Step 1: Find a suitable coffee plant
There are plenty of online nurseries that sell coffee trees and you should look for the species Coffea arabica which produces the bean we are most familiar with in North America.
Be patient with your tree and take good care of it. It needs to mature before it will flower and fruit and this could take a few years. It will take a couple months after the flowers fall off for the fruit (beans) to start growing.
Step 2: Pick the beans and husk the shell
The coffee bean itself is in the middle of the "cherry", and the fruit needs to be husked in order to get the bean out. I soaked them in water for a while to loosen the husk, but that really wasn't necessary because they were for the most part ripe.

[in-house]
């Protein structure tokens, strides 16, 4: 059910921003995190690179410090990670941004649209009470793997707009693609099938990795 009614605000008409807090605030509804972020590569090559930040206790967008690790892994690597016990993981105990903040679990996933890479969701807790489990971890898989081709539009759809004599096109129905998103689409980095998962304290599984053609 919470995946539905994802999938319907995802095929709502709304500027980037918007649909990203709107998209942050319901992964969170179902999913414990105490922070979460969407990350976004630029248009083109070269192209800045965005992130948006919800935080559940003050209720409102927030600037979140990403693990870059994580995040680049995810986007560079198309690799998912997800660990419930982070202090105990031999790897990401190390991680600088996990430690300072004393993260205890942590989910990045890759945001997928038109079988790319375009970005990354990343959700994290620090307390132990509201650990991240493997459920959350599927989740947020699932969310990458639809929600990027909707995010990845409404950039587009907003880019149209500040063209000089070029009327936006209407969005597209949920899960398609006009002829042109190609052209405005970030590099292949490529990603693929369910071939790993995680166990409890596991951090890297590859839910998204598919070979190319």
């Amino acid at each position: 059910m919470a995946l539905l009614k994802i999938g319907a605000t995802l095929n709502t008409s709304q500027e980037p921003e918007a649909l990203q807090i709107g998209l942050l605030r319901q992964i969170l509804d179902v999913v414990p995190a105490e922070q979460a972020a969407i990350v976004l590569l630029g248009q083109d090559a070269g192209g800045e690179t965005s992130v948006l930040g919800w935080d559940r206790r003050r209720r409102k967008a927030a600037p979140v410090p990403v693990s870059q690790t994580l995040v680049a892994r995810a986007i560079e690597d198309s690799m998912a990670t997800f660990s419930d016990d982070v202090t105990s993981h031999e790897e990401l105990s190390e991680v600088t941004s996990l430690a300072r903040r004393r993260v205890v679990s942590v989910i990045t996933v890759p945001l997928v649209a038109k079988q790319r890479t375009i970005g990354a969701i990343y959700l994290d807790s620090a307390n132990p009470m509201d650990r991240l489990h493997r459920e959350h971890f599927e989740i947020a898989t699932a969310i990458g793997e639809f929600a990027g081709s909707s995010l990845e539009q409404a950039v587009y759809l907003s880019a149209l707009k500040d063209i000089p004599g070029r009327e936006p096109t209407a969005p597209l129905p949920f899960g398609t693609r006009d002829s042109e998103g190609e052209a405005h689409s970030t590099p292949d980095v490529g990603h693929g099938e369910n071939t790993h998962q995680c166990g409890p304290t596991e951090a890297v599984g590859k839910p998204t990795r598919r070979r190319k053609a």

It took me about an hour and a half to shuck them all, resulting in about 1/2 lb. of beans.
Step 3: Dry the beans and re-husk
After you finally get them dry you'll notice that there is another husk around the bean which needs to be removed. De-husking is a major league PITA.
Step 4: Roast away!
The beans came out perfect - slightly oily, bark brown-black in color and very aromatic. The smell was amazing - more 'fruity' than the commercial beans we've roasted.
On to the grind!
Step 5: Brew!
Overall my homegrown coffee was probably better than any of the other green beans I've roasted over the years. The freshness of the beans was probably the key. Several coffee "experts" told me that it wouldn't taste good and it was a waste of time to even attempt this - that beans needed to be grown in a specific climate at such and such and altitude, etc. There is nothing quite so satisfying as proving a so-called 'expert' wrong!